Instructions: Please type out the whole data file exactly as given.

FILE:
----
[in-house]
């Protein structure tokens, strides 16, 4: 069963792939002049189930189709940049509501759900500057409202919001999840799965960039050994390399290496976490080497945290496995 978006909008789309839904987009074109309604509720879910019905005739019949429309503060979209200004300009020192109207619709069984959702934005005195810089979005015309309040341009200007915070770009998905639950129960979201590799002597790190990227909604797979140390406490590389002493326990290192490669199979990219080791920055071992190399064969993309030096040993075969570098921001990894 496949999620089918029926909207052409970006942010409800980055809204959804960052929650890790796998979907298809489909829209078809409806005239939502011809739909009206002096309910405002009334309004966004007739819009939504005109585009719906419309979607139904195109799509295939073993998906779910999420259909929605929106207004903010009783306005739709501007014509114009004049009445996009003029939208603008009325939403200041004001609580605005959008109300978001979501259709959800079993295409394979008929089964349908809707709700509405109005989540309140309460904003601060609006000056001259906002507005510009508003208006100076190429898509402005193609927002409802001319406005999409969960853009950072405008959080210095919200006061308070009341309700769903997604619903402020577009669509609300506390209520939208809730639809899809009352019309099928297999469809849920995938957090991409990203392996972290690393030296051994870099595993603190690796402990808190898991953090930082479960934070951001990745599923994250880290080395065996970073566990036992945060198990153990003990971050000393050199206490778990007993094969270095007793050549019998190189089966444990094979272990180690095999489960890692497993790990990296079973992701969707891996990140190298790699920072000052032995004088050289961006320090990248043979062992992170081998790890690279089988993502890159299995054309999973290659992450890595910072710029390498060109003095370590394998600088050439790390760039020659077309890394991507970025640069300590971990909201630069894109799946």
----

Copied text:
[in-house]
């Protein structure tokens, strides 16, 4: 069963792939002049189930189709940049509501759900500057409202919001999840799965960039050994390399290496976490080497945290496995 978006909008789309839904987009074109309604509720879910019905005739019949429309503060979209200004300009020192109207619709069984959702934005005195810089979005015309309040341009200007915070770009998905639950129960979201590799002597790190990227909604797979140390406490590389002493326990290192490669199979990219080791920055071992190399064969993309030096040993075969570098921001990894 496949999620089918029926909207052409970006942010409800980055809204959804960052929650890790796998979907298809489909829209078809409806005239939502011809739909009206002096309910405002009334309004966004007739819009939504005109585009719906419309979607139904195109799509295939073993998906779910999420259909929605929106207004903010009783306005739709501007014509114009004049009445996009003029939208603008009325939403200041004001609580605005959008109300978001979501259709959800079993295409394979008929089964349908809707709700509405109005989540309140309460904003601060609006000056001259906002507005510009508003208006100076190429898509402005193609927002409802001319406005999409969960853009950072405008959080210095919200006061308070009341309700769903997604619903402020577009669509609300506390209520939208809730639809899809009352019309099928297999469809849920995938957090991409990203392996972290690393030296051994870099595993603190690796402990808190898991953090930082479960934070951001990745599923994250880290080395065996970073566990036992945060198990153990003990971050000393050199206490778990007993094969270095007793050549019998190189089966444990094979272990180690095999489960890692497993790990990296079973992701969707891996990140190298790699920072000052032995004088050289961006320090990248043979062992992170081998790890690279089988993502890159299995054309999973290659992450890595910072710029390498060109003095370590394998600088050439790390760039020659077309890394991507970025640069300590971990909201630069894109799946």